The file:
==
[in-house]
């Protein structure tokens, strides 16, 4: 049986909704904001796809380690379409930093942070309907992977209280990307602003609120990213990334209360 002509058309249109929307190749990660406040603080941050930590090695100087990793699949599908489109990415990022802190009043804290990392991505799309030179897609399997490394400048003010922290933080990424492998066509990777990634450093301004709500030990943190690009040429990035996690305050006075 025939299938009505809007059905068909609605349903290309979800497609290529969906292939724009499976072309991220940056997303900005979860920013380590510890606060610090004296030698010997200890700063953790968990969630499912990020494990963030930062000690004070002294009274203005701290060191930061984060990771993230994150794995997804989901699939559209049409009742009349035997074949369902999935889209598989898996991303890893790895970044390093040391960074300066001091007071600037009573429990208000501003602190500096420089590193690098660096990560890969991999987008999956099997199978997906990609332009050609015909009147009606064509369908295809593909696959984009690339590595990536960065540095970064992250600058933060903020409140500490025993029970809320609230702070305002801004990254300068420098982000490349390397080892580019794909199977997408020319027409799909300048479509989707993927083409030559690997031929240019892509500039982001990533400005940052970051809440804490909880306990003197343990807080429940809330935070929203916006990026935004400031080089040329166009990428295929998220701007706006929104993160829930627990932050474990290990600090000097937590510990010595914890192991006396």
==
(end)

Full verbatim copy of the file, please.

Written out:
[in-house]
């Protein structure tokens, strides 16, 4: 049986909704904001796809380690379409930093942070309907992977209280990307602003609120990213990334209360 002509058309249109929307190749990660406040603080941050930590090695100087990793699949599908489109990415990022802190009043804290990392991505799309030179897609399997490394400048003010922290933080990424492998066509990777990634450093301004709500030990943190690009040429990035996690305050006075 025939299938009505809007059905068909609605349903290309979800497609290529969906292939724009499976072309991220940056997303900005979860920013380590510890606060610090004296030698010997200890700063953790968990969630499912990020494990963030930062000690004070002294009274203005701290060191930061984060990771993230994150794995997804989901699939559209049409009742009349035997074949369902999935889209598989898996991303890893790895970044390093040391960074300066001091007071600037009573429990208000501003602190500096420089590193690098660096990560890969991999987008999956099997199978997906990609332009050609015909009147009606064509369908295809593909696959984009690339590595990536960065540095970064992250600058933060903020409140500490025993029970809320609230702070305002801004990254300068420098982000490349390397080892580019794909199977997408020319027409799909300048479509989707993927083409030559690997031929240019892509500039982001990533400005940052970051809440804490909880306990003197343990807080429940809330935070929203916006990026935004400031080089040329166009990428295929998220701007706006929104993160829930627990932050474990290990600090000097937590510990010595914890192991006396």